Tag: Stephan Lewandowsky


Monosodium glutamate causes headaches. You have to wait 24 hours to file a missing person report in the US. The black belt in martial arts means someone is an expert. Medieval people believed the earth was flat.

All of these facts are completely false. Misinformation has a strange tendency to stick around. Even when an incorrect ‘fact’ is debunked, it can still linger for years, even in the minds of those who know it is wrong. Why is misinformation so enduring?

Psychological scientist Stephan Lewandowsky of the University of Western Australia and colleagues highlight some of the cognitive factors that make misinformation so “sticky.”

The main reason that misinformation is sticky, according to the researchers, is that rejecting information actually requires cognitive effort. Weighing the plausibility and the source of a message is cognitively more difficult than simply accepting that the message is true — it requires additional motivational and cognitive resources. If the topic isn’t very important to you or you have other things on your mind, misinformation is more likely to take hold.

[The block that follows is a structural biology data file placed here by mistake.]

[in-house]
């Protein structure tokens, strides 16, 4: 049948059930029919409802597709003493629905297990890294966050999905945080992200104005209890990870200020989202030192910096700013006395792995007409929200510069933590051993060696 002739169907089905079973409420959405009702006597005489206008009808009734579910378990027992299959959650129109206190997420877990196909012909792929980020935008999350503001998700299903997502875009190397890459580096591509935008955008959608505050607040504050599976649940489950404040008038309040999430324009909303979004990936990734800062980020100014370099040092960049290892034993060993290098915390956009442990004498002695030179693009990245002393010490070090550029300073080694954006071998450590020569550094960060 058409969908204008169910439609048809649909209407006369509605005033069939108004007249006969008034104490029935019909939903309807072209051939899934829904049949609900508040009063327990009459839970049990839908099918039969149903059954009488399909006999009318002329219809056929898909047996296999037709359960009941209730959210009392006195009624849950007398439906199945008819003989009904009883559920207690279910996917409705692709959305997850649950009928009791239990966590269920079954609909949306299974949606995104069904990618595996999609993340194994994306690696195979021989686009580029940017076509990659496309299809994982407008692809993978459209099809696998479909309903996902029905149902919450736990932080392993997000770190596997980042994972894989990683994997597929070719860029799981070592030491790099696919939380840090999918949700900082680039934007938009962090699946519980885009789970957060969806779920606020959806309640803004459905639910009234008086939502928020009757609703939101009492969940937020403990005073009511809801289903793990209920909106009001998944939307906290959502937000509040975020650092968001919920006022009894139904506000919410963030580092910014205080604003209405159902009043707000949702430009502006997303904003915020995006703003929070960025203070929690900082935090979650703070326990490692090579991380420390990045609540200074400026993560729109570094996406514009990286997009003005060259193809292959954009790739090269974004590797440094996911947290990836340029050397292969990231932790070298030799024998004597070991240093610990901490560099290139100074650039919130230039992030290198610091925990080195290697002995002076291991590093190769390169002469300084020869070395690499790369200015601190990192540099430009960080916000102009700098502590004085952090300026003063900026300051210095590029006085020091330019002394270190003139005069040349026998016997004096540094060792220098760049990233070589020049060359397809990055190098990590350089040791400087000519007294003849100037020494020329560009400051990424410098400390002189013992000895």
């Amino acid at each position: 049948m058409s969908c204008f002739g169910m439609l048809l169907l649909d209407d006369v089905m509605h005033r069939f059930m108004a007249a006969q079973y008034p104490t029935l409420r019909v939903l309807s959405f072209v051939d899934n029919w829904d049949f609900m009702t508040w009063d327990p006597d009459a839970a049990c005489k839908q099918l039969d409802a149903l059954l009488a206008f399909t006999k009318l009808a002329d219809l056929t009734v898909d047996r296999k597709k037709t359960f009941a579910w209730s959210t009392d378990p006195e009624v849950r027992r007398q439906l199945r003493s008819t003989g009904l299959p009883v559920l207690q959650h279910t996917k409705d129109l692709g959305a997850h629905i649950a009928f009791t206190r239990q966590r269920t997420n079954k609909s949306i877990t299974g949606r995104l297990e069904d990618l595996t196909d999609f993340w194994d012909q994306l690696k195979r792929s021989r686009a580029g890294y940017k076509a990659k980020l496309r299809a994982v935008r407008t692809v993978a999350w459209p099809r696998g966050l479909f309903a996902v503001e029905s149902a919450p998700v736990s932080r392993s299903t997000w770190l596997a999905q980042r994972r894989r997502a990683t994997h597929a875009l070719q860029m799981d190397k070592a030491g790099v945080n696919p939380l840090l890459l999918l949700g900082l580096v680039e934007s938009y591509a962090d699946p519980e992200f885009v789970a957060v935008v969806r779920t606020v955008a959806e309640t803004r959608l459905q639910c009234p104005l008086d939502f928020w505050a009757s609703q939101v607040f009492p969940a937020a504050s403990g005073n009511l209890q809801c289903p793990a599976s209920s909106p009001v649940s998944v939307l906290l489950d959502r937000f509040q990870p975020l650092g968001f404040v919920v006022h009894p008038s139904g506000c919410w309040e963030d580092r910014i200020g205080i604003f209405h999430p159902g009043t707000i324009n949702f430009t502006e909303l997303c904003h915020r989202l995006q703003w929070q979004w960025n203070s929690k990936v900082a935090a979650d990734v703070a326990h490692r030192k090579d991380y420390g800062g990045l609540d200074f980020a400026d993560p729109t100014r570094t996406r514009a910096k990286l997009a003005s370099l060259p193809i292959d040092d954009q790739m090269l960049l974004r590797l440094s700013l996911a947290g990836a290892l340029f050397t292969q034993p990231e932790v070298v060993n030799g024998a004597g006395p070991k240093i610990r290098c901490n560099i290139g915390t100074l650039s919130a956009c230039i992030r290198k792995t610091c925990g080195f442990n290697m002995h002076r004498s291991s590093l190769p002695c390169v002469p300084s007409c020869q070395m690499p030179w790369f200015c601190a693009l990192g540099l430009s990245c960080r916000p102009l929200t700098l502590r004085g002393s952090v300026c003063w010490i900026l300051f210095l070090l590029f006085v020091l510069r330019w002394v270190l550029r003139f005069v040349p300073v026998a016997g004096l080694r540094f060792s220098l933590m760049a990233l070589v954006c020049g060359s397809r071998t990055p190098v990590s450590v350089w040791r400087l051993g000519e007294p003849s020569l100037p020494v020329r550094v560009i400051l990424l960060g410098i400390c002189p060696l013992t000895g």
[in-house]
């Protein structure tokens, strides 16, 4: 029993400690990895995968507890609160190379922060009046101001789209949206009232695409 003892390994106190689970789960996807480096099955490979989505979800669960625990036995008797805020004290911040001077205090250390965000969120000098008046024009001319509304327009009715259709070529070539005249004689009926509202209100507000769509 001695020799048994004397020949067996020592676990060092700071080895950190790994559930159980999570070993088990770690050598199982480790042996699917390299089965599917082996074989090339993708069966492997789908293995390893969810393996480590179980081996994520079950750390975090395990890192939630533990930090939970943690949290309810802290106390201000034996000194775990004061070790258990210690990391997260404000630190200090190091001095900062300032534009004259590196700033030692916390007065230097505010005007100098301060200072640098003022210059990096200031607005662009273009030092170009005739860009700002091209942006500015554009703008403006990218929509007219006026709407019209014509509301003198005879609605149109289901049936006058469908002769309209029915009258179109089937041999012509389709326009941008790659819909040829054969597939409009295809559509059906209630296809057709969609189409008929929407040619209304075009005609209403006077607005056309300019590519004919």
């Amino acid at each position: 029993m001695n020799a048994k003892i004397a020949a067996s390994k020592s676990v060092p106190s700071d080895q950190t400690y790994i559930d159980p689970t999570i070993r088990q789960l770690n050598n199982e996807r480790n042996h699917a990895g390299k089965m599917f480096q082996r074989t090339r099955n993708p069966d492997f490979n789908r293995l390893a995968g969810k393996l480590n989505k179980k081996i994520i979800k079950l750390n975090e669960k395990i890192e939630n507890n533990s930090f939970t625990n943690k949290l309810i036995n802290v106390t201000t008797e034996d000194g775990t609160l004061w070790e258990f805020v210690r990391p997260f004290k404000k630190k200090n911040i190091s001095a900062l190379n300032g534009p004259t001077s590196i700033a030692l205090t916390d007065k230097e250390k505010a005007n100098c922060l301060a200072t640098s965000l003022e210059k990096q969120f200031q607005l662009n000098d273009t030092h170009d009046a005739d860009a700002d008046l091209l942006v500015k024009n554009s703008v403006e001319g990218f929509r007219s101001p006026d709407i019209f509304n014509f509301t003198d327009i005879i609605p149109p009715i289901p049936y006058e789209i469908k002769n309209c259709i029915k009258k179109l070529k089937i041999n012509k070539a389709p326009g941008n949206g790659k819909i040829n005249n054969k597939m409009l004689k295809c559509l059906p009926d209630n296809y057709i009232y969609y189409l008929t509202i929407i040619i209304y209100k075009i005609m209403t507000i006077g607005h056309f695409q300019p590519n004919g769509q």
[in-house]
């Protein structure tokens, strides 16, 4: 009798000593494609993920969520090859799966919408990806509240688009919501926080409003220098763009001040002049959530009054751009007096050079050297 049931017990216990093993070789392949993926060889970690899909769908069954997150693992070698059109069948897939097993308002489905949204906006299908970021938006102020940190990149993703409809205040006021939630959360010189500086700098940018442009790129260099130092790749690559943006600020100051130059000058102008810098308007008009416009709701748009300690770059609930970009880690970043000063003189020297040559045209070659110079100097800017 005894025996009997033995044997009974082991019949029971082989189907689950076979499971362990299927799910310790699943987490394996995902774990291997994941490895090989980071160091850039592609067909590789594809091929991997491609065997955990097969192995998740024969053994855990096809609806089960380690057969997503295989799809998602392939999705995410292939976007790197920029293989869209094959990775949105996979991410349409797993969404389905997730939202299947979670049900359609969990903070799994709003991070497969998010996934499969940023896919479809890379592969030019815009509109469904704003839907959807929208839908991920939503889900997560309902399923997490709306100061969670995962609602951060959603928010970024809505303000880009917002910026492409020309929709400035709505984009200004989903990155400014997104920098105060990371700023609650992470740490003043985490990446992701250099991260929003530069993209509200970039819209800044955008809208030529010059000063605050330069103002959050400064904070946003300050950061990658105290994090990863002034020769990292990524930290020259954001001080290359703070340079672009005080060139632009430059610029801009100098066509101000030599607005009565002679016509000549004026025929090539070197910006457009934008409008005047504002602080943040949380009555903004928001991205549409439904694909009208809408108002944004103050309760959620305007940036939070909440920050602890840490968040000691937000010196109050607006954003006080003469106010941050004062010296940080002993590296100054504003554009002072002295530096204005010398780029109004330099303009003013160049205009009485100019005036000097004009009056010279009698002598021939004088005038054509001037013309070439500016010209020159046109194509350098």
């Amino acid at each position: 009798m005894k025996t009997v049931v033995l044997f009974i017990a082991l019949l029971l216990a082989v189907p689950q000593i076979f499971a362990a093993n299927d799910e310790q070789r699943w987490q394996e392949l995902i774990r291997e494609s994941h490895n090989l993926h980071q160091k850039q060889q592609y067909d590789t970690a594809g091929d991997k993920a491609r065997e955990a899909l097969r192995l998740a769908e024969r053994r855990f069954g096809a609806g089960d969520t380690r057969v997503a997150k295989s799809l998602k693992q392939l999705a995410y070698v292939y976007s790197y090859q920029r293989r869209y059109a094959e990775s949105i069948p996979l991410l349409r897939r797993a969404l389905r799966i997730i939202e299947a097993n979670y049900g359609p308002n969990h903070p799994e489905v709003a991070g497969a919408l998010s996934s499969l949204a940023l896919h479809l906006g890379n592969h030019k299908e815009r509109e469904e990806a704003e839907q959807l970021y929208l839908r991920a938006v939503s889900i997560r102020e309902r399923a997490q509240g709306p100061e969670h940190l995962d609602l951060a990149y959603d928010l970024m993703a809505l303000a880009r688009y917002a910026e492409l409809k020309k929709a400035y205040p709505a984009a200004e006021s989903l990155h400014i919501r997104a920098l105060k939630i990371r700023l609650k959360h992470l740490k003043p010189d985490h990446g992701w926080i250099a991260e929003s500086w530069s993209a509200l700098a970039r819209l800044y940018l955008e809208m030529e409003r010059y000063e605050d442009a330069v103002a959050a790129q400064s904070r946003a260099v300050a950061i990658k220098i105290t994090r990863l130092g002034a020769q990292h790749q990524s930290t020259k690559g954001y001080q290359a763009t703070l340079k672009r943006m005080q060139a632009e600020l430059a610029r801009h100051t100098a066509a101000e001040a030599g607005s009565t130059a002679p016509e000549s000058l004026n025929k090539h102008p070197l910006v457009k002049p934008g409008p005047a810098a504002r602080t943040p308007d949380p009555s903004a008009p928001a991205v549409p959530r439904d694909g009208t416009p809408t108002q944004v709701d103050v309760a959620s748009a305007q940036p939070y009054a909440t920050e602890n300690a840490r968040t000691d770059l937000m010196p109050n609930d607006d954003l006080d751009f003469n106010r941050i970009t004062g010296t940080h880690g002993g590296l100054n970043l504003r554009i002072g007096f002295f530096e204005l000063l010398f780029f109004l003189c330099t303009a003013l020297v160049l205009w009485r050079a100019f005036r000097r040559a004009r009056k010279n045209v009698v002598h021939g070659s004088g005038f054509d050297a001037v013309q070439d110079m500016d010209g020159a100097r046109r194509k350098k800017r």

And when we do take the time to thoughtfully evaluate incoming information, there are only a few features that we are likely to pay attention to: Does the information fit with other things I believe in? Does it make a coherent story with what I already know? Does it come from a credible source? Do others believe it?

Misinformation is especially sticky when it conforms to our preexisting political, religious, or social point of view. Because of this, ideology and personal worldviews can be especially difficult obstacles to overcome.

Even worse, efforts to retract misinformation often backfire, paradoxically amplifying the effect of the erroneous belief.

As for tips to correct misinformation? Lewandowsky points to

(1) providing people with a narrative to replace the gap left by false information; (2) focusing on the facts you want to highlight, rather than the myths; (3) making sure that the information you want people to take away is simple and brief; (4) considering your audience and the beliefs they are likely to hold; and (5) strengthen your message through repetition

If you want more detail on correcting misinformation, I highly recommend Lewandowsky’s Debunking Handbook.